Ideology of Miss Turkey

By: Tully

Ideology is present in every facet of our culture today. We are bombarded by popular culture with ideological undertones and unattainable ideas reflecting “perfection.” Even in a 32 second commercial, hundreds of ideologies come into play. There are two main types of advertisements today: Ideology as a main focus of the advertisement with the product being left as an after-thought. If a commercial has a memorable idea or an influential ideology behind it, then companies can add a side note about any product they wish. I recently saw a perfect example of this, a family creating pottery together. The commercial, however, was about cholesterol medicine; I do not see a direct correlation between the two.  The other method is overloading the consumer with the product. My analysis deals with this type.

I chose to look at a Carl’s Jr. commercial. The commercial features Gizem Memiç who is Miss Turkey. This ad is very “self-aware” and comes with a narration. “To help you remember our delicious new charbroiled turkey burger, we hired Miss Turkey. To help you remember Miss Turkey, we put her in a bikini. And to help you remember Miss Turkey’s bikini, we had it designed with little tiny pictures of our charbroiled turkey burger.” Not only is the audience seeing a repetitive theme, we are hearing it. For 32 seconds all we absorb is “TURKEY!” This ad is a wonderful example of the repetitive nature in which we learn about and therefore consume products. Carl’s Jr. wants us to think of their turkey burger the next time we are hungry. The ad is thoughtfully reminding us and even providing tools to aide in the memorization of their product.

I would like to get in to the specific types of ideology used. If we are using Cultural Theory and Popular Culture as a guide, page 2 describes the second definition of ideology as presenting a distorted image of reality. This obviously is shown in the Carl’s Jr. advertisement.  This commercial was created for the public, and in a sense, it is telling the audience “this is what you should like (because we are showing this to a million others and they will like it too and we put millions of dollars in to its production) why else would we show it?” Just in being a commercial, the audience knows we are being shown an idealized and distorted view of the what circumstances arise with product (the burger) yet most of us will still watch it and knowingly or not, absorb the information presented.

An obvious point to touch on concerning this commercial is the exploitation and sexism. Does Miss Turkey need to be wearing a bikini to eat this burger? Of course not, but “To help you remember Miss Turkey, we put her in a bikini.” Being half naked on television is not the most memorable notion anymore, most of us see much more. But the fact is that this advertisement is saying with their presentation of ideology that in order to be remembered, women need to wear fewer clothes. On page 4 of a Cultural Theory and Popular Culture, the forth definition is stated as operating with connotations and unconscious meanings. Sure this is just a commercial and it might not be a huge impact to anyone’s life, but when most of the imagery in our society is laden with women being exploited as sex objects, people’s views are going to be molded to accept and even emphasize these standards in their own lives.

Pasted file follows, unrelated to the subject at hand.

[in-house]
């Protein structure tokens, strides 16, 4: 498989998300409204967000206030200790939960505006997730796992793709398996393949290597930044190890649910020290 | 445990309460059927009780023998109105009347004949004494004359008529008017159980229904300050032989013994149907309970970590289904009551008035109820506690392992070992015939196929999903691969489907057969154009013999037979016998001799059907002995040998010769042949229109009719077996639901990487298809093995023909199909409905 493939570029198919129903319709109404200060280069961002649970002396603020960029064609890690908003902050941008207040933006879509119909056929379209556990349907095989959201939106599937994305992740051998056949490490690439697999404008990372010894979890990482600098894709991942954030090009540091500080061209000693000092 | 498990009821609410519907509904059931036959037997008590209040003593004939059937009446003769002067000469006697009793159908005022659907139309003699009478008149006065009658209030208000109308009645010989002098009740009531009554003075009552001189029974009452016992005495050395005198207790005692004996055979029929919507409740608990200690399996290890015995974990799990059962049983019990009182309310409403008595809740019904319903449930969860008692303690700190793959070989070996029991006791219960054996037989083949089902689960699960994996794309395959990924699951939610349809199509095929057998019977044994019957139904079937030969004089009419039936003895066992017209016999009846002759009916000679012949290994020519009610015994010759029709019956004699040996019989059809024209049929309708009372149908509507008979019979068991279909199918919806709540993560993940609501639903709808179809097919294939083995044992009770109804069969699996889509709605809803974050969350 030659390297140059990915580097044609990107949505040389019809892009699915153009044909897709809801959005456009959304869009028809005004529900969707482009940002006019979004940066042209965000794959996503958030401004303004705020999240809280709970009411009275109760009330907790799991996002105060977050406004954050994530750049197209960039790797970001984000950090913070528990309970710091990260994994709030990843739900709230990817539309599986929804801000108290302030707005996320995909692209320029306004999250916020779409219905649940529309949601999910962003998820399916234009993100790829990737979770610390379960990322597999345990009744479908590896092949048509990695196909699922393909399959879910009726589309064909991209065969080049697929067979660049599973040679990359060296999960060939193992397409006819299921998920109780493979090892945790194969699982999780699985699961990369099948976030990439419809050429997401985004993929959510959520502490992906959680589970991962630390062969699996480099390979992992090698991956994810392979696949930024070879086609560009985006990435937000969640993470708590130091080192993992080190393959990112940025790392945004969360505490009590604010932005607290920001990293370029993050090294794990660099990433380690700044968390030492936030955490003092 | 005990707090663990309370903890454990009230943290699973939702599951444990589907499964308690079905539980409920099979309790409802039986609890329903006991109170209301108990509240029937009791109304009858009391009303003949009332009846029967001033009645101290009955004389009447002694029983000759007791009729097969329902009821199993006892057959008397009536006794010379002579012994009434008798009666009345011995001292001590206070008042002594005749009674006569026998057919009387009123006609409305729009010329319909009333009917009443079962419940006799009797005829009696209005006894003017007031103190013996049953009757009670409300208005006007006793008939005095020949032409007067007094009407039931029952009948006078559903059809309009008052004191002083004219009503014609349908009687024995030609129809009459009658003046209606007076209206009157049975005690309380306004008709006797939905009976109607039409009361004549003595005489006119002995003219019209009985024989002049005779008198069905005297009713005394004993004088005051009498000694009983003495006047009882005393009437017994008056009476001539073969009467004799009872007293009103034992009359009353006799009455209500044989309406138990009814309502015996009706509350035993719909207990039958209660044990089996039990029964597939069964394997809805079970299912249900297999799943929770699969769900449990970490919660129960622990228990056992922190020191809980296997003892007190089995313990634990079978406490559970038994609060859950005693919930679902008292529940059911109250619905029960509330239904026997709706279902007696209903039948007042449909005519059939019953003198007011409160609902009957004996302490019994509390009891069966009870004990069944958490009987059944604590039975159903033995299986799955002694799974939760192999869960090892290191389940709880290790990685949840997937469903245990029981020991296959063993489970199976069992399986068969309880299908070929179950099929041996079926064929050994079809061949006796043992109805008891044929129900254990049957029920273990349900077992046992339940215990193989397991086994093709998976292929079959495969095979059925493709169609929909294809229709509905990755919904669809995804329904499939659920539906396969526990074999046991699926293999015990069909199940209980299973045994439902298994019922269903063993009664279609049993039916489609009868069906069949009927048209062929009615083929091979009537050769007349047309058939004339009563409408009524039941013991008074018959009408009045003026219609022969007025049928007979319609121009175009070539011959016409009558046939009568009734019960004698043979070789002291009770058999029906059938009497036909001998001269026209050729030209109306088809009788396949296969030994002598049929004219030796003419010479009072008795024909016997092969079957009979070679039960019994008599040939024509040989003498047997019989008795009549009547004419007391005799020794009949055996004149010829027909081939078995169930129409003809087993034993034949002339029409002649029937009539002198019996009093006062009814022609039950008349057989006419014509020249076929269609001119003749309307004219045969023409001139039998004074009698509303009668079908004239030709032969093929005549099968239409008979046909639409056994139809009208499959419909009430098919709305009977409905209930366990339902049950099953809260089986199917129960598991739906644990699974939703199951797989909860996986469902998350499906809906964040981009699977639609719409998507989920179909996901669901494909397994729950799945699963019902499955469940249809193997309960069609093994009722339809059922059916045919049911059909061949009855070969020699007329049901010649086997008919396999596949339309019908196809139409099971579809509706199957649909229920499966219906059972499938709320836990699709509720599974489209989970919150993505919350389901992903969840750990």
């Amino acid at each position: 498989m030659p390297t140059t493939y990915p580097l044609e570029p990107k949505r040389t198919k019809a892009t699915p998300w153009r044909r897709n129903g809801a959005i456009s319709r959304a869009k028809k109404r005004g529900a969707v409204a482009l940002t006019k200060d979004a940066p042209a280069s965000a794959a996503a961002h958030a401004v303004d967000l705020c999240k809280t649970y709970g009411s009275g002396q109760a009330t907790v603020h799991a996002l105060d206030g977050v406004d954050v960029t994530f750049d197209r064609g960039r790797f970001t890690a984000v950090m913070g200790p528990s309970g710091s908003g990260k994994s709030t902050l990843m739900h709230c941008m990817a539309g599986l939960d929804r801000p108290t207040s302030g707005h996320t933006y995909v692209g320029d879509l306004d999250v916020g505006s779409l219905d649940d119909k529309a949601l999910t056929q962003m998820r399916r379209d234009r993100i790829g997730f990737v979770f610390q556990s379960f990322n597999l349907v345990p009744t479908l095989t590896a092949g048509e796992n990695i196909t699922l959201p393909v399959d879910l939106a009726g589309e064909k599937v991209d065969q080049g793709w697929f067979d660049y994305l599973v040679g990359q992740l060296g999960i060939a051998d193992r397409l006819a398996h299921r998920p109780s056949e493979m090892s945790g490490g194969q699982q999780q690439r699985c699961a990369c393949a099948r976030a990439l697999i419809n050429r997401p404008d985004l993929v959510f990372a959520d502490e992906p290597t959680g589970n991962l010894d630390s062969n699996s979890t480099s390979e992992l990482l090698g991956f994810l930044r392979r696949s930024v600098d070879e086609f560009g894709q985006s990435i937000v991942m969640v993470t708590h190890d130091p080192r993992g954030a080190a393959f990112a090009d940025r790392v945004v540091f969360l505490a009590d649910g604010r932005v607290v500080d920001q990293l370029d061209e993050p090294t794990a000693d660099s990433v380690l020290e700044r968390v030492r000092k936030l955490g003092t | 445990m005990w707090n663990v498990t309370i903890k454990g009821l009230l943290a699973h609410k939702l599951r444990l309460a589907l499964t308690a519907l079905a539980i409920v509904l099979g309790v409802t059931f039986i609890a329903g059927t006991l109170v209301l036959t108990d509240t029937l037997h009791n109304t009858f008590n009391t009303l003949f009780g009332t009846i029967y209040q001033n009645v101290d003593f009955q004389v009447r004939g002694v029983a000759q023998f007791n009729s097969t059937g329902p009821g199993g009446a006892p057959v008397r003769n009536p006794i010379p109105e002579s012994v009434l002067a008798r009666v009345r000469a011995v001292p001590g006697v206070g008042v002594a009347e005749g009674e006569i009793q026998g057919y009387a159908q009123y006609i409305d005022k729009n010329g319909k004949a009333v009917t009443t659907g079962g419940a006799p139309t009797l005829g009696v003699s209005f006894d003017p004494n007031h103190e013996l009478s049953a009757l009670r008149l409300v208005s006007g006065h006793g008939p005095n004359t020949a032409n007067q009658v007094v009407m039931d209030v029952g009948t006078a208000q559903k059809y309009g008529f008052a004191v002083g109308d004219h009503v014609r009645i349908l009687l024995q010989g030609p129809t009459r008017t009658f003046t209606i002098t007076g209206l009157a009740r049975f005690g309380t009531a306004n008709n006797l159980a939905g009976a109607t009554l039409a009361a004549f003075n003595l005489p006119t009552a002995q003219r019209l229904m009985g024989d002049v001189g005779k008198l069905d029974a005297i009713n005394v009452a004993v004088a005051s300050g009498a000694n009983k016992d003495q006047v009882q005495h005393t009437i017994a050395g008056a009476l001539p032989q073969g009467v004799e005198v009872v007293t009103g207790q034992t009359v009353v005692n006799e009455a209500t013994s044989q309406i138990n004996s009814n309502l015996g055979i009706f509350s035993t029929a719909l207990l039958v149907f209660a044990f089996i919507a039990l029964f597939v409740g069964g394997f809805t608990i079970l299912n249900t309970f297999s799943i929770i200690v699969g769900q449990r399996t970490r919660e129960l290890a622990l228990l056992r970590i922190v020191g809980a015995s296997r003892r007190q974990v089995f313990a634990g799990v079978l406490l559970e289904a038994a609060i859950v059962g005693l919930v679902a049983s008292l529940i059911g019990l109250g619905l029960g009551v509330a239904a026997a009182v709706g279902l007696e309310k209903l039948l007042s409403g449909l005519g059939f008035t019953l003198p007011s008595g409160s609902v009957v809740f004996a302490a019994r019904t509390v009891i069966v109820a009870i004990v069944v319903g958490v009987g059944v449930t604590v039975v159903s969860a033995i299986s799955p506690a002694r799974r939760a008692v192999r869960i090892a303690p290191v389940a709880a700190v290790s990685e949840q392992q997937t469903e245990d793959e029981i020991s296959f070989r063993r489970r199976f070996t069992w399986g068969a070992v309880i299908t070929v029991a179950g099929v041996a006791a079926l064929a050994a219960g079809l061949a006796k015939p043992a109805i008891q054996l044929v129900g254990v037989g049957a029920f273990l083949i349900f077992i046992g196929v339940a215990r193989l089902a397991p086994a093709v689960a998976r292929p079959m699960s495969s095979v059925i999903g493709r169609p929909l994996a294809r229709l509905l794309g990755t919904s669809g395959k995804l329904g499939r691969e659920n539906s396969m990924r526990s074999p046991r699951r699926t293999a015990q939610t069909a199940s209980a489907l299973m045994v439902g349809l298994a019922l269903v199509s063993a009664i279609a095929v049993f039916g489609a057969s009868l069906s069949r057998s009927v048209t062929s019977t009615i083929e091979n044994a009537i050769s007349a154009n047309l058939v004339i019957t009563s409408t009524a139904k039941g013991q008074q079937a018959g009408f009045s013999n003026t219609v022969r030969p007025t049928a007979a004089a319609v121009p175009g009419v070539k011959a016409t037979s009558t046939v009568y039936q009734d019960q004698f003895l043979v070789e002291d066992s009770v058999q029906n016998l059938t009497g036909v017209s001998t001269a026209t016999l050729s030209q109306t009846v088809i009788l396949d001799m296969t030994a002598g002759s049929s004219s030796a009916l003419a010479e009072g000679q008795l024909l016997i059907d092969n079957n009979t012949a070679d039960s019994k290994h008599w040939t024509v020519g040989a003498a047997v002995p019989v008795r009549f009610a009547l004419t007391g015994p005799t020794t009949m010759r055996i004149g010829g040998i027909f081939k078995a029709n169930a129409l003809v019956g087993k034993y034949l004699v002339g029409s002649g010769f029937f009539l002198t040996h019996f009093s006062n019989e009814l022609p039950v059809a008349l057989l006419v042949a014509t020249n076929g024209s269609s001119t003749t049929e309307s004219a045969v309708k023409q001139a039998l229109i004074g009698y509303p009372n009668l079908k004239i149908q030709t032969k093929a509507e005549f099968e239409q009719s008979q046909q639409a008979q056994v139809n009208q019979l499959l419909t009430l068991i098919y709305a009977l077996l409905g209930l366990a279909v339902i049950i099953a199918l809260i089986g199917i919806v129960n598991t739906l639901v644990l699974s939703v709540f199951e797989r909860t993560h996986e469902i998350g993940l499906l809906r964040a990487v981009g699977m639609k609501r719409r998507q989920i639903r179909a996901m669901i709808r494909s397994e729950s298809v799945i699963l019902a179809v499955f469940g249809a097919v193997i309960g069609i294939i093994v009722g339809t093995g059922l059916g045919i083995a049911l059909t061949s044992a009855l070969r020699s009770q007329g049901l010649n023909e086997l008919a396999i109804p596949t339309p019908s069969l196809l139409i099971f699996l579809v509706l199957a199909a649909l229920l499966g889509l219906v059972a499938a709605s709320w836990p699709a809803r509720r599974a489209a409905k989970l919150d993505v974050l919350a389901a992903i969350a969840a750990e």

Carl’s Jr. is known for their commercials that objectify women, in order to make a food item look like a sex object. They have done commercials such as: Kim Kardashian naked eating a salad, Audrina Patridge eating a burger (in a bikini of course) with the tagline “More than just a piece of meat”, Paris Hilton washing a car in a leather cut-out swimsuit (“That’s hot”), a montage of women talking about the “human touch” (“It’s better when you use your hand”), and a “teacher” who gets on top of her desk to dance while two boys rap about flat buns (Flatter makes a better rear, stand sideways girl you disappear). Each of these could be analyzed on their sexist nature but for now I think it is important to see that for at least six years (Hilton’s ad came out in early 2005) we have been viewing these ads and the “higher ups” have been approving them for daytime television (which is easily accessible to children).

This brings me to a logical next point of who this ad is directed towards. The magazine Men’s Health sponsored the commercial, which shows that this as is meant for a male demographic. Using women in a sexual manner also alludes to the male demographic. The ad is conjecturing that her bikini is the most memorable part of the commercial (and enforces this by including close-ups of Miss Turkey’s breasts and backside with the justification of the fabric having small turkey burgers on it that need to be seen). Then following the bikini you’ll remember the woman wearing it, then her status as Miss Turkey, and finally what she’s eating It seems that Carl’s Jr. wants someone (male, presumably) to think “hot girl” and equate that to their food.

I hope to develop this reflection further over time, when I can look at actual statistics and information relating to sexism and sexploitation in popular culture. Until then, I think it is important to be aware of the negative ideas and concepts that are prominent in American modern society; as well as analyzing or, furthermore, challenging some of the ideas and notions that are presented to us every day.

Bibliography:

“Miss Turkey – Charbroiled Turkey Burgers at Carl’s Jr.” Posted by CarlsJr http://www.youtube.com/watch?v=vmTLAs6SyS4

All other Carls Jr. advertisements were found on Youtube

Story, J. (2009) Introductory Guide to Cultural Theory and Popular Culture

 Sturken, M and Cartwright, L. (2001) Practices of Looking

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